Last week I gave my top 10 starting pitchers in fantasy and analyzed my top 5, and now I will analyze the rest of the players on my list and take a deeper look into why I rank players where I do. Now that all sports are cancelled for who knows how long it at least gives me more of a chance to focus on my blog in the meantime. So while it’s hard to say how long it will be until the baseball season starts, I plan on writing and posting on my blog each week. I want to provide consistency, so be on the lookout for a post towards the beginning of each week.
Getting back to baseball, in case you forgot my top 10 pitcher rankings, in order my rankings go Cole, Verlander, Scherzer, Degrom, Clevinger, Sale, Buehler, Bieber, Snell, Nola. After analyzing the rest of my list I will be going back to the top 10 scorers a season ago in fantasy baseball at starting pitching and explaining why some of those players aren’t on my list. Just to remind you again, the top 10 scoring starting pitchers in fantasy last year in order was Verlander, Cole, Grienke, Strasburg, Bieber, Degrom, Morton, Corbin, Flaherty, and Kershaw. You will notice about half of those names aren’t in my top 10 and shows that it’s not as simple as ranking pitchers in the order they finished in points last year. I will get to explaining why my rankings differ from how those players finished last year either at the end of this blog or next week, but first let’s get to 6-10 in my rankings!
6. Chris Sale: The most controversial player on my list would have to be Sale, as there appear to be so many variables and unknowns associated with him after a season that was confusing to any fantasy baseball owner in many ways. Even when you consider that, Sale still showed how dominant he can still be in a lot of starts even when he’s not throwing 99 mph with his fastball. For a lot of last year his fastball was topping out at 92 mph on average, but even in those starts there would be times he would randomly throw 98 and show that he still had that in him. I know this because I would actually watch his entire starts on television. Through all of last year I held to the belief that he was taking something off of his fastball on purpose, because leading up to the season all you heard from the Red Sox was that they didn’t want him to throw as hard in hopes of preventing injury. Without getting into it any baseball fan can see that the Red Sox truly botched the way they handled their ace last year after signing him to a new 5 year deal.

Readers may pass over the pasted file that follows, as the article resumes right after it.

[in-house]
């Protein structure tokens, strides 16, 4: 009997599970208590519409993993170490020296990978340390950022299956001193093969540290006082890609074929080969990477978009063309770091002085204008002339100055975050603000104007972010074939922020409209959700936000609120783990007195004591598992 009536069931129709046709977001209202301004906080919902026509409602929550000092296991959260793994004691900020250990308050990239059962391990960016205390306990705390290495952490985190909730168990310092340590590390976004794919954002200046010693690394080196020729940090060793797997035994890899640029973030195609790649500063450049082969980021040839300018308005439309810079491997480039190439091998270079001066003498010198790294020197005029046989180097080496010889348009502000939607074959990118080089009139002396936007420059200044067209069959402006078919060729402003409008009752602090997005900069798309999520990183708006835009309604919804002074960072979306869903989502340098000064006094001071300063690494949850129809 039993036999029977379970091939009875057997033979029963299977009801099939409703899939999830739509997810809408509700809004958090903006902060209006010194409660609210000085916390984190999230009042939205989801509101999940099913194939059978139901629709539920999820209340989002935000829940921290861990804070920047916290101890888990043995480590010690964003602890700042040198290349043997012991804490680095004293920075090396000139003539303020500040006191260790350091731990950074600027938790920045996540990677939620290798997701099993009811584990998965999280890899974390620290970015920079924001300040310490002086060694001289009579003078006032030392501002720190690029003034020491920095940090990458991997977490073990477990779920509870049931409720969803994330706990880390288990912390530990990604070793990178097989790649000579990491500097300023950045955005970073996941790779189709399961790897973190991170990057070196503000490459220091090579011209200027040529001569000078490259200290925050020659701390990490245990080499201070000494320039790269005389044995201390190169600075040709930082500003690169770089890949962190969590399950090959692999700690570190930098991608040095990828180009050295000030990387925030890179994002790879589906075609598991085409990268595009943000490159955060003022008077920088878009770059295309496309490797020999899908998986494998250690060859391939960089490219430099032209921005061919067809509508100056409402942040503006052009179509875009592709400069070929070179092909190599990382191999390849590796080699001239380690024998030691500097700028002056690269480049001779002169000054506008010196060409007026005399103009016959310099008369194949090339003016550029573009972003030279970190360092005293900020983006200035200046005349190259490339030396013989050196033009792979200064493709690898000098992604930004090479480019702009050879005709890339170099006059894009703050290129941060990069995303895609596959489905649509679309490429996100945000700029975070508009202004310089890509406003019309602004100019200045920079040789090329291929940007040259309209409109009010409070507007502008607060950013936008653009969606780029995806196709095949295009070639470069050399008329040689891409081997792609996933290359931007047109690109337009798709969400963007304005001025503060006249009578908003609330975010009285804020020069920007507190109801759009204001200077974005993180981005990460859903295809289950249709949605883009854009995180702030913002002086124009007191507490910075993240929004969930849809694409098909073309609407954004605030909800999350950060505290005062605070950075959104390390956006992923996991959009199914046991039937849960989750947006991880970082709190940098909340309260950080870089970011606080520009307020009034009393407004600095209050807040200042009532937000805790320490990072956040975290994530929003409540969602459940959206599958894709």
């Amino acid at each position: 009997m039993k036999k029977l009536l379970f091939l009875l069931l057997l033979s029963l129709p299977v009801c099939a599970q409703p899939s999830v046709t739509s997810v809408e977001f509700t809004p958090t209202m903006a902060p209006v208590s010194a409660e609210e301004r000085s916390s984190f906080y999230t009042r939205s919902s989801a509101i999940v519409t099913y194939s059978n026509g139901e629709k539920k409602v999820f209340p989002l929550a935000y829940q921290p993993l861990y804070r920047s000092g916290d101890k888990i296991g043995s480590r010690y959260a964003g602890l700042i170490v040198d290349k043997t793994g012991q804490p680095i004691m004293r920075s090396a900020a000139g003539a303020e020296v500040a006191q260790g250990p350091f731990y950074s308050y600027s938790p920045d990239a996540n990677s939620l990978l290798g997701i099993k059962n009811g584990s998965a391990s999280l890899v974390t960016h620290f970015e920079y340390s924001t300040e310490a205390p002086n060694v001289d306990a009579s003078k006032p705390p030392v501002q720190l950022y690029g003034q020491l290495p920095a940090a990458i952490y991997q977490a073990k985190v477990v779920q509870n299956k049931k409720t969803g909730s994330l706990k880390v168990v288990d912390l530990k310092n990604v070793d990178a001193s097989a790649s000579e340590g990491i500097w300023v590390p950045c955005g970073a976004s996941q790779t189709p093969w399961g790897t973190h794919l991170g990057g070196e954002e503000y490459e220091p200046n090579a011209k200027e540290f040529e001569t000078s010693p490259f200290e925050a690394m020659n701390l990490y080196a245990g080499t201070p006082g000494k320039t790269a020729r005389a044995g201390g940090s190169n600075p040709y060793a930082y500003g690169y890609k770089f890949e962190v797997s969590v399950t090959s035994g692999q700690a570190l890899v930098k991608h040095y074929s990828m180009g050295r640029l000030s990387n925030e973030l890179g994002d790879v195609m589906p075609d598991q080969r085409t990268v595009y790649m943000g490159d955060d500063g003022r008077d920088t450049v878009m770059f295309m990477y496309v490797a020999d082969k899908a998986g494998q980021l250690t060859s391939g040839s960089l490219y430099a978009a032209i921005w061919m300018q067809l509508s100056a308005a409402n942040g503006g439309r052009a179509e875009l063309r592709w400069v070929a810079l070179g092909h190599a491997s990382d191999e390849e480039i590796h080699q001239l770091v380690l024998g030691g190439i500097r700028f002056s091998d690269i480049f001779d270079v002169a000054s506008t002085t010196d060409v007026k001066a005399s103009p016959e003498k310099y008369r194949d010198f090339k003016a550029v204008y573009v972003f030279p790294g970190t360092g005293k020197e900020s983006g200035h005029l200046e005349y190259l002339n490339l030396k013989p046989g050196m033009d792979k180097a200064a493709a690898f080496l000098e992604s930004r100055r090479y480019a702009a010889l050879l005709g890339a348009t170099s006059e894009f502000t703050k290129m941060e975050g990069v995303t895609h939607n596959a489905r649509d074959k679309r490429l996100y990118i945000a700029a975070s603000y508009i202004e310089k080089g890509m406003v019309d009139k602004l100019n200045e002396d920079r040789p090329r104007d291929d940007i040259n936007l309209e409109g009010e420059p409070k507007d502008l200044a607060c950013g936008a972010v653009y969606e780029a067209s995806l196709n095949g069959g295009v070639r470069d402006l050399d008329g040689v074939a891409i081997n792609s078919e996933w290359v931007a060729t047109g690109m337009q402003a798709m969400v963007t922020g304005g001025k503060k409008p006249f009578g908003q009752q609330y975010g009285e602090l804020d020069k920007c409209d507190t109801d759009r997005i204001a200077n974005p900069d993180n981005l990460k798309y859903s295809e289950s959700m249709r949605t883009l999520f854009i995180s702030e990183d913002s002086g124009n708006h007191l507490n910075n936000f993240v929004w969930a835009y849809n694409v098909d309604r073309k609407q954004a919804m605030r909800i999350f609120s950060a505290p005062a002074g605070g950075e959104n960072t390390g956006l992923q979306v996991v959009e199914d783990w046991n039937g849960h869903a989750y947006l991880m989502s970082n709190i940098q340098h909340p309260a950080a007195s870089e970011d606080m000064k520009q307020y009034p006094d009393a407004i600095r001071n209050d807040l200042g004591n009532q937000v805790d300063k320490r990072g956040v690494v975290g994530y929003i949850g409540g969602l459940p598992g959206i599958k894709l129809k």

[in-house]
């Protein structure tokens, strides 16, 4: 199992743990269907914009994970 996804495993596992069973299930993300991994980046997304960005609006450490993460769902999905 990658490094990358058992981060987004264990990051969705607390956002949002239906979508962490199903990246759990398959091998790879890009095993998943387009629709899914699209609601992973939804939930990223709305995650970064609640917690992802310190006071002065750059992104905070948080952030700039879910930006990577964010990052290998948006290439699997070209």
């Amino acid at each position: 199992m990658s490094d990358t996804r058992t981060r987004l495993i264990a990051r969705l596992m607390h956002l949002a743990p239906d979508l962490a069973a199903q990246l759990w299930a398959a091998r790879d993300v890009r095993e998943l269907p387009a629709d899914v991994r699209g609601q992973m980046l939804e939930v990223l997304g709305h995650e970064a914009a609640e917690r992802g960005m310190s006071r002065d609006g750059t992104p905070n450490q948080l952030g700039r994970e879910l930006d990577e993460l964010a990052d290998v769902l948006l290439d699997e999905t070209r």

In 2018 Sale was throwing harder than he’d ever thrown in his career, and when he got injured towards the end of the Red Sox decided it was because he was throwing so hard. To come to that conclusion would be to ignore the past with Sale, who has on many occasions gotten injured down the stretch and faded at the end of the season. Also, if you think the Red Sox were smart for having Sale not throw as hard, his 2019 season still ended in injury proving that his prior injury in 2018 had nothing to do with how hard he was throwing. That is a long explanation, but it’s all relevant in my evaluation as despite all that he still was dominant. It’s interesting when you break up his season, as he started especially awful with a 4.67 ERA in April, but in May in June his ERA was a very good 2.82 and 2.73, and then in July in August it went back up to 5.86 and 5.40. He only made 8 starts over that stretch, and he really got into a groove in 11 May and June starts. If you include his last 2 April starts he had a 13 start stretch where he had a 2.81 ERA in 83 innings with an absurd 14.47 k/9 which is unheard of for a starting pitcher. He had 133 strikeouts in that span, or 10 strikeouts per start.